PRYDE of North Ayrshire
Pennyburn Regeneration and Youth Development Enterprise, in North Ayshire, combines both the physical and social sides of regeneration, building the capacity of its members to benefit the wider community.
Pennyburn Regeneration Youth Development Enterprise in the North Ayrshire town of Kilwinning aims to offset poverty and disadvantage through community-led regeneration. PRYDE caters for people of all ages, with ‘Youth’ referring to the recognition that young people are the future of their community.
The organisation was established in 2002 when an original community survey by Pennyburn Community Association indicated a need for a community hub to be established. The main issue that was identified was a lack of services in the area. PRYDE was formed to help meet this demand, guided by the principle that to have responsive and relevant services the community needs to be engaged.
Growth & Development
PRYDE has completed the development of The Playz, a former pub now transformed into a successful community hub. The Playz opened to the public in March 2012, the result of impressive partnership work with local agencies and ability to attract funding. The building now functions as a community hub, training centre and events venue, hosting everything from exercise classes to international wrestling.
Involvement of the community has been integral to the development of the building, and PRYDE has trained local residents in action research to establish community priorities and enable them to contribute to and have a stake in the design and use of the building. PRYDE’s Community Development Officers then respond to these aspirations.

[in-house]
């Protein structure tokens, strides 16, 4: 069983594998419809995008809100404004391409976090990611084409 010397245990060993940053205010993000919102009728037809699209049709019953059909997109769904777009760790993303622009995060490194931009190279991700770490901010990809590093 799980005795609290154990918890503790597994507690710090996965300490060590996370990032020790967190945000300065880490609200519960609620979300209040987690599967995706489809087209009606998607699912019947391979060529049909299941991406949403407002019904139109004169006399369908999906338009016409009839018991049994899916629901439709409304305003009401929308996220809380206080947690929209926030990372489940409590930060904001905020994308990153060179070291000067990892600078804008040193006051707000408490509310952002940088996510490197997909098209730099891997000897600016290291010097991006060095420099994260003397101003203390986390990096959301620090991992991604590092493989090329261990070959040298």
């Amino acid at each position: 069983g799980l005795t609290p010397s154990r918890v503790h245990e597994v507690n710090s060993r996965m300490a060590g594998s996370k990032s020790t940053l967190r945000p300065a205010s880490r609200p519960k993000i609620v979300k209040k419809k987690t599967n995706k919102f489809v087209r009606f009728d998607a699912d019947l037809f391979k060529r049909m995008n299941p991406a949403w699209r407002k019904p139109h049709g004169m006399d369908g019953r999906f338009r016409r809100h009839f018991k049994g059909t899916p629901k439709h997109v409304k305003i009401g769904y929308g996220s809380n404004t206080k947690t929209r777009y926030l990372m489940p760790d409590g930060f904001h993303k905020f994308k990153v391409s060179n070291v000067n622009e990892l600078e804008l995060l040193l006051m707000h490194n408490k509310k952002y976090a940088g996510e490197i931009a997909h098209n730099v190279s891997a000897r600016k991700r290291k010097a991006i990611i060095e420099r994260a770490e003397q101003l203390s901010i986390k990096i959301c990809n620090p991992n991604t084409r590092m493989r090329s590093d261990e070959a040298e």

For instance, they have helped young people to set up the Rock School where young people create music together and perform in front of their families, friends and the wider community.
Other activities developed with the young people include art, drama, fashion and design, radio and DJing, with facilitation normally provided by talented young people from the local area.
More recently, a further piece of action research has led to the demolition of run down local flats and the development of new houses in the area.
An added dimension to PRYDE’s social regeneration is what the organisation refers to as “eye opening visits”. This has been a feature of PRYDE since its early days. In the early 2000s, the group visited Londonderry, a place where community asset ownership was already flourishing, and where the social economy sector was delivering services. This visit shaped PRYDE’s organisational model and approach, and PRYDE has continued to visit other projects in Britain and overseas to learn and exchange ideas.
PRYDE is a company limited by guarantee with charitable status. The organisation has a two tier Board structure, with a Board of Directors supported by a Shadow Board of local young people. The shadow board enables young people to be more than service beneficiaries, and to be engaged at all levels of decision making, including the design of The Playz. Young people receive training in all aspects of governance, which helps them to participate on an equal footing at Board meetings. Moreover, young people, such as the current Vice Chair, can progress to the Board of Directors which also consists of local community members, business people and politicians.